Civil-War-era bonnets were amazing
concoctions of froth
Richmond Daily Dispatch
"The daughter of one of our leading secessionists for whom a dress and bonnet were designed or Georgia linsey and cotton. The dress is made in fashionable style a la Gabrielle and the bonnet is composed of white and black Georgia cotton, covered with a net-work of black cotton, the streamers ornamented with Palmetto trees and lone stars, embroidered in gold thread."
A neckline a la Gabrielle. The concept of
a linsey woolsey dress with a revealing French neckline
is slightly alarming.
Linsey on a quilt back. Usually the undyed yarns
were cotton or linen, the dyed warp threads wool.
"The entire work is domestic [Southern-made] and exhibits considerable ingenuity....it s execution affords convincing proof how independent we can be of our Northern aggressors....."
One could imagine how the ribbons on a fancy bonnet
might be embroidered with images.
Whether any such outfit ever existed is unknown but the idea of a Secession bonnet took hold. A Hartford, Connecticut paper countered, "What would our Lincoln ladies think of a distinctive bonnet of Connecticut corn cobs, trimmed with pumpkin vines, and ornamented with wooden nutmegs?"
This theoretical New England chapeau was discussed by the Baton Rouge Sugar Planter, which enlarged the story of a "Yankee representative hat, when Connecticut or Rhode Island ladies catch the secession fever: bonnet frame and crown; corn leaves, braided with pumpkin vines, trimming, wooden nutmegs, intertwined with buckwheat blossoms."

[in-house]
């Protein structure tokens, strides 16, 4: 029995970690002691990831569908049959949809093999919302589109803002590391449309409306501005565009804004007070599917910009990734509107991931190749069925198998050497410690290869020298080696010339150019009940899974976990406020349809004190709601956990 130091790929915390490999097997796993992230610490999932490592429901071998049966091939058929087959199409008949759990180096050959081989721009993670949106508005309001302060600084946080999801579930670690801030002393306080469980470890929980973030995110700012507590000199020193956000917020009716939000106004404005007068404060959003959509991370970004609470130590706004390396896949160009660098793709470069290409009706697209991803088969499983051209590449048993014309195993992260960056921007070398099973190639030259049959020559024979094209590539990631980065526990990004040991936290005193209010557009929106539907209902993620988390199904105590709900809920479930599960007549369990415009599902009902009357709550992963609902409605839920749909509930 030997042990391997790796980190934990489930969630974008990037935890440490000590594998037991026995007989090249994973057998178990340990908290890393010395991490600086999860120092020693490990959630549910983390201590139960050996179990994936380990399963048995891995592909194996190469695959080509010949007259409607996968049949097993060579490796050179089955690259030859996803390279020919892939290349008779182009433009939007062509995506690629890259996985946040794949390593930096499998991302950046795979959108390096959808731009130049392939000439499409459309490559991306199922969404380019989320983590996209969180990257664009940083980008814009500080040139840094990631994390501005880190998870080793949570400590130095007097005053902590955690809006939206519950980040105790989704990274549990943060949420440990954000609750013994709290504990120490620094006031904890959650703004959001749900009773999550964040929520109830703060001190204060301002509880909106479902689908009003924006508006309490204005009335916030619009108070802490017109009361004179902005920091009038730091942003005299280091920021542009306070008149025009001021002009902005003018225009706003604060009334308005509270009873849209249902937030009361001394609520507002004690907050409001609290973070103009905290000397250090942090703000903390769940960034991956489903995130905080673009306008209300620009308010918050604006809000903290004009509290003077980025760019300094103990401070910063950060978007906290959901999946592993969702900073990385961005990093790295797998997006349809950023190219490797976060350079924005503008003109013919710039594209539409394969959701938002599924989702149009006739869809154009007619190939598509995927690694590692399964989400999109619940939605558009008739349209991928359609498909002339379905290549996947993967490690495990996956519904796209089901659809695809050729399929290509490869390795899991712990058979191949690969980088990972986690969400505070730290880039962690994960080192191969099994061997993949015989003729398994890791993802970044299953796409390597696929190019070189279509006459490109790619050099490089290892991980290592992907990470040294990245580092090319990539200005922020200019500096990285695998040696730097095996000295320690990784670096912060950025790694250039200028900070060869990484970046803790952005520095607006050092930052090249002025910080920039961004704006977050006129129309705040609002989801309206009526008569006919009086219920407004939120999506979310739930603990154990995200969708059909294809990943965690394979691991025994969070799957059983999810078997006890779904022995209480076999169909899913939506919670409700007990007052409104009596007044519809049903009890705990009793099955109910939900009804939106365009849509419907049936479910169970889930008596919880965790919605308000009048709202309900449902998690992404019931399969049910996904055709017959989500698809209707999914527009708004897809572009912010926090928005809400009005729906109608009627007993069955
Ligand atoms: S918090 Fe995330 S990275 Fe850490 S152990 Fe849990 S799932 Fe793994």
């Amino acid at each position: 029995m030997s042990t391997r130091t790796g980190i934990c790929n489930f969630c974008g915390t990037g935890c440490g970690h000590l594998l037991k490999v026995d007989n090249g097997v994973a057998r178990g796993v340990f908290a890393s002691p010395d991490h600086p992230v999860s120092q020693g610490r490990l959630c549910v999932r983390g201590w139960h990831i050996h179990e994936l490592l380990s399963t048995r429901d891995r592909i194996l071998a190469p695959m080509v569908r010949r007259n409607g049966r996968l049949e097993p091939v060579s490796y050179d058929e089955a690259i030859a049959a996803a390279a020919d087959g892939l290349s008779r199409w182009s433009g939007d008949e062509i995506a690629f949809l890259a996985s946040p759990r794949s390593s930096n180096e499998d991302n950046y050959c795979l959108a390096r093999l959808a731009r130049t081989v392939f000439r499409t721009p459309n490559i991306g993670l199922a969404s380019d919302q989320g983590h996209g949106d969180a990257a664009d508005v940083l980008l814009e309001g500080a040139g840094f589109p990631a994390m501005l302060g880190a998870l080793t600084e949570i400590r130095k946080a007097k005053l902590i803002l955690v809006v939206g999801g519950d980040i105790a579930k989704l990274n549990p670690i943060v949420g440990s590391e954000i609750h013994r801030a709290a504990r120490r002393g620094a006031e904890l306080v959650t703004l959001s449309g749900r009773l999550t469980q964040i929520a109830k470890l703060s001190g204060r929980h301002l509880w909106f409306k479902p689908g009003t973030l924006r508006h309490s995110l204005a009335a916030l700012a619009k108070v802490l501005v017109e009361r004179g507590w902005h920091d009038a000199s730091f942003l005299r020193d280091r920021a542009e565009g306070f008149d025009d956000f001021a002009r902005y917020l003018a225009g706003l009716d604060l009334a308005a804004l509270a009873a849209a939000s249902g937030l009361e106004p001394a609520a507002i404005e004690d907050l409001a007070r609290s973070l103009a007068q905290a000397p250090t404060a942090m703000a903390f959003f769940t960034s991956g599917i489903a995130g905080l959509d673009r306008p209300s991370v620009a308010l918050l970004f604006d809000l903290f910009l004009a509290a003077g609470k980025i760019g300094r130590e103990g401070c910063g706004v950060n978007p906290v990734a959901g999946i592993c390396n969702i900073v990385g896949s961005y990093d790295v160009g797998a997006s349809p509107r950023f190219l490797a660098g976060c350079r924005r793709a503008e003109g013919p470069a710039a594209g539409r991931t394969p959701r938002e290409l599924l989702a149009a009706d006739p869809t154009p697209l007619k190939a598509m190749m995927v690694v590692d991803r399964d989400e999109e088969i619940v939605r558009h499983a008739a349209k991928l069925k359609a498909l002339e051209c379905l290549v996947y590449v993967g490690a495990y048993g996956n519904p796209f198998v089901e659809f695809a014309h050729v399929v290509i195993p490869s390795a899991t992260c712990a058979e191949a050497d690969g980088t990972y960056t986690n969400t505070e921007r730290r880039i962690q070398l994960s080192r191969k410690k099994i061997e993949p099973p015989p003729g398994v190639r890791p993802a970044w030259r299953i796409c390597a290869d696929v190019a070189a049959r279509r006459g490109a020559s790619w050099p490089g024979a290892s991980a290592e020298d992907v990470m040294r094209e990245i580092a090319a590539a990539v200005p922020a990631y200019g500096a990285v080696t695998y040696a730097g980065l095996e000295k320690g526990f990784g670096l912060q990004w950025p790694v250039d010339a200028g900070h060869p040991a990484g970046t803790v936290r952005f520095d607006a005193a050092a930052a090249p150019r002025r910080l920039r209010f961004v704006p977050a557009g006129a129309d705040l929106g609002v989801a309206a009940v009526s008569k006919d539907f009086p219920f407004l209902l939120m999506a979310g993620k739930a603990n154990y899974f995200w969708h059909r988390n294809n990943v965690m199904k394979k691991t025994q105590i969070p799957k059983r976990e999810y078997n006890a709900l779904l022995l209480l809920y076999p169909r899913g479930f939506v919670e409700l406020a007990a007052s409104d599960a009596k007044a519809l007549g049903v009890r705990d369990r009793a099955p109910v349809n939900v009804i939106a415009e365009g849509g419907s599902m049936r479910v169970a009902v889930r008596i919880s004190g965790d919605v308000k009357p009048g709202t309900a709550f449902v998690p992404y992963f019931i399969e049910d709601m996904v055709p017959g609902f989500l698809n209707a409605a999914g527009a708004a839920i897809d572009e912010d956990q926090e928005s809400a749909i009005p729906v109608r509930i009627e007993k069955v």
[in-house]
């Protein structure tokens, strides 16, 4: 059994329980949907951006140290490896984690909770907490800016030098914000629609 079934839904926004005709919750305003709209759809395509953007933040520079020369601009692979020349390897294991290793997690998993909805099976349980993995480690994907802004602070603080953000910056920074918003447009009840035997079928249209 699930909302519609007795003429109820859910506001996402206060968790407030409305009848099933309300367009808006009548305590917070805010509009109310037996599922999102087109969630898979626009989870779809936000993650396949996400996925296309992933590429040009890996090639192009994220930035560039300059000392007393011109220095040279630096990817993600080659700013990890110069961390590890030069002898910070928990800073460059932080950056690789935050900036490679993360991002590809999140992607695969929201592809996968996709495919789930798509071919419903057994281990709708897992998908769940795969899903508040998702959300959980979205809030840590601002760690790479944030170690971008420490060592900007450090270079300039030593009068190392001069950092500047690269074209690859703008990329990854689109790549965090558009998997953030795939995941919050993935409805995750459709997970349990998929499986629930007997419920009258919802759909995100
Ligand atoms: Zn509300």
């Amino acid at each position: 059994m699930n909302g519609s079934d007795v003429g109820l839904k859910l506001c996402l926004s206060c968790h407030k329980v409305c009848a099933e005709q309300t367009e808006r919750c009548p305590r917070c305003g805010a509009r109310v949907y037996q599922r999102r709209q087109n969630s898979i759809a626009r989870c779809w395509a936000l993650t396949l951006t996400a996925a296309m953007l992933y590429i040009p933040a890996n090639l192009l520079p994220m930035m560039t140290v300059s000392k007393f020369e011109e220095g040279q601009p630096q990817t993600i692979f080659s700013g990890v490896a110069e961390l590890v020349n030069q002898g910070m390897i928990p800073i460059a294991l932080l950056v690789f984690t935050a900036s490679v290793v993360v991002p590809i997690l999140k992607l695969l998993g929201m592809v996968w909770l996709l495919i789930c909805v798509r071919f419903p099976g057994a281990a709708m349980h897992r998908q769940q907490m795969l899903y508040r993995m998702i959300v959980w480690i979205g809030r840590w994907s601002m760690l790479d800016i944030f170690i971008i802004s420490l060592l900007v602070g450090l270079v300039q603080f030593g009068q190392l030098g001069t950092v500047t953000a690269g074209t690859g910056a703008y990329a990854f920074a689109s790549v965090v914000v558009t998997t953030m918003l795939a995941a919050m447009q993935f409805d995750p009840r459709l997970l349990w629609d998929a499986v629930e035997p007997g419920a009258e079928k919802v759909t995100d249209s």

Hat made from palmetto in 1863
North Carolina Museum of History
Many Southerners made their own hats during the war.
In 1863, Emma Holmes remarked that her 18-year-old sister Lila was making "a corn shuck Garibaldi hat", perhaps a pillbox or a sombrero, two hats the Italian celebrity made fashionable.
Giuseppe Garibaldi in a pill box hat
The very literate Emma noted, "We certainly striking[ly] developed 'the native resources, talent and industry of the South.' " paraphrasing the Charleston Mercury article. Emma was an avid reader of fire-eating newpapers like the Mercury.
"Our Southern papers are filled with heart sickening accounts of the murders and robberies which individuals in Old Abe's mob are perpetrating on the Southern people. Innocent women and children are shot on their own doorsteps, for wearing what is called 'Secession bonnets.' "That story was printed in the Burlington, Iowa Hawk-Eye, which must have been a copperhead paper in a Union state. The tale of Northern war atrocities was pure fiction, anti-Union propaganda, but the kind of thing Emma Holmes was very likely to quote in her diary as gospel.
White women wearing hats rather than bonnets in Beaufort,
South Carolina, during the war. These might have been homemade,
woven from straw, grass or palm leaves. The black woman is
wearing a traditional African-American turban/kerchief.
The story of the Secession bonnet and ribbon ties embroidered with gold Palmetto trees and stars may have no more truth in it than the idea of Union soldiers shooting bonnet-clad Southern children. The bonnet story persisted, however. At the end of 1865 the Delaware Gazette printed a history of the war beginning in "The streets of Charleston filled with excited people huzzaing for a Southern Confederacy; and several women made a display of their so-called patriotism by appearing on the crowded side-walks with 'secession bonnets' the invention of a Northern milliner...."
Woman wearing a sunbonnet. It may be a slatted sunbonnet,
a functional if unfashionable item
Brady Studios photograph
Metropolitan Museum of Art
Southern women may very well have referred to their homemade hats as Secession bonnets, whether they were fabric sunbonnets or woven hats of grasses and shucks.
Hop pickers in New York